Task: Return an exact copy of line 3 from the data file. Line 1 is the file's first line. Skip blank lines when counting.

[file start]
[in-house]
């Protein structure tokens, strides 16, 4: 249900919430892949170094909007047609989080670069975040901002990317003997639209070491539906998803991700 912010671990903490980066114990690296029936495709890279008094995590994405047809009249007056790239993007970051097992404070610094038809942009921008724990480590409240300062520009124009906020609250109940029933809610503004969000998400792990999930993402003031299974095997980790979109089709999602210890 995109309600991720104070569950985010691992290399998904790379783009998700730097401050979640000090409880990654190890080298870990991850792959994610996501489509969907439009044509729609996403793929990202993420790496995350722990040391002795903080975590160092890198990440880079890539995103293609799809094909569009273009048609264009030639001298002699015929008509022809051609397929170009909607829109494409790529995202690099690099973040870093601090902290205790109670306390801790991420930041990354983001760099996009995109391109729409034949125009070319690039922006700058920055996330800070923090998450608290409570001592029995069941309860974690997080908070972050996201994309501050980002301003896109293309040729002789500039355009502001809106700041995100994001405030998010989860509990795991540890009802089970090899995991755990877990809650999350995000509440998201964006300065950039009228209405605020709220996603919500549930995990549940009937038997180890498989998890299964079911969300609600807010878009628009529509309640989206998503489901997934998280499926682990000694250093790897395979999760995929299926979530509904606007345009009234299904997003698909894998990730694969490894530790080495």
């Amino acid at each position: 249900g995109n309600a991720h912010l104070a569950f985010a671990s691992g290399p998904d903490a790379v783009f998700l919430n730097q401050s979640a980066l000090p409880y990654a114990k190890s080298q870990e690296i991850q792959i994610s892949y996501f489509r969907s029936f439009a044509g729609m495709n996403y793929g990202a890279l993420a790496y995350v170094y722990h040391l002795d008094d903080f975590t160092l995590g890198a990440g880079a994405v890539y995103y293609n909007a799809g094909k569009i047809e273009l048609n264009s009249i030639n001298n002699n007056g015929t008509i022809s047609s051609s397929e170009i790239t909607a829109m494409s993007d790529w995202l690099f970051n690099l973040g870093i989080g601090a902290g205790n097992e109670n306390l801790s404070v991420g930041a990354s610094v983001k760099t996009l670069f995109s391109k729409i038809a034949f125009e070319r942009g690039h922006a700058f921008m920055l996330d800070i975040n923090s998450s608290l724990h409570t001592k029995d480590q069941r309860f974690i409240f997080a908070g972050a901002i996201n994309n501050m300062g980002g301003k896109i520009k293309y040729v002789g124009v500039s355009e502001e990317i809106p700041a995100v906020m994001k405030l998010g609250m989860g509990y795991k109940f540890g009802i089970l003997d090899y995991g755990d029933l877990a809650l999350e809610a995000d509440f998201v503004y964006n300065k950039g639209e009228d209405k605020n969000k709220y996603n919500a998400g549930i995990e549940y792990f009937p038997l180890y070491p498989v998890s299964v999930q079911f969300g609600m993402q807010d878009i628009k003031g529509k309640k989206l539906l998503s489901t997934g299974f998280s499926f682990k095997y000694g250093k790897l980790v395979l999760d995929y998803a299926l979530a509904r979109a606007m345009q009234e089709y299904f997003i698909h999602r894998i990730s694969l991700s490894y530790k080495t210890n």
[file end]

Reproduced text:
């Amino acid at each position: 249900g995109n309600a991720h912010l104070a569950f985010a671990s691992g290399p998904d903490a790379v783009f998700l919430n730097q401050s979640a980066l000090p409880y990654a114990k190890s080298q870990e690296i991850q792959i994610s892949y996501f489509r969907s029936f439009a044509g729609m495709n996403y793929g990202a890279l993420a790496y995350v170094y722990h040391l002795d008094d903080f975590t160092l995590g890198a990440g880079a994405v890539y995103y293609n909007a799809g094909k569009i047809e273009l048609n264009s009249i030639n001298n002699n007056g015929t008509i022809s047609s051609s397929e170009i790239t909607a829109m494409s993007d790529w995202l690099f970051n690099l973040g870093i989080g601090a902290g205790n097992e109670n306390l801790s404070v991420g930041a990354s610094v983001k760099t996009l670069f995109s391109k729409i038809a034949f125009e070319r942009g690039h922006a700058f921008m920055l996330d800070i975040n923090s998450s608290l724990h409570t001592k029995d480590q069941r309860f974690i409240f997080a908070g972050a901002i996201n994309n501050m300062g980002g301003k896109i520009k293309y040729v002789g124009v500039s355009e502001e990317i809106p700041a995100v906020m994001k405030l998010g609250m989860g509990y795991k109940f540890g009802i089970l003997d090899y995991g755990d029933l877990a809650l999350e809610a995000d509440f998201v503004y964006n300065k950039g639209e009228d209405k605020n969000k709220y996603n919500a998400g549930i995990e549940y792990f009937p038997l180890y070491p498989v998890s299964v999930q079911f969300g609600m993402q807010d878009i628009k003031g529509k309640k989206l539906l998503s489901t997934g299974f998280s499926f682990k095997y000694g250093k790897l980790v395979l999760d995929y998803a299926l979530a509904r979109a606007m345009q009234e089709y299904f997003i698909h999602r894998i990730s694969l991700s490894y530790k080495t210890n």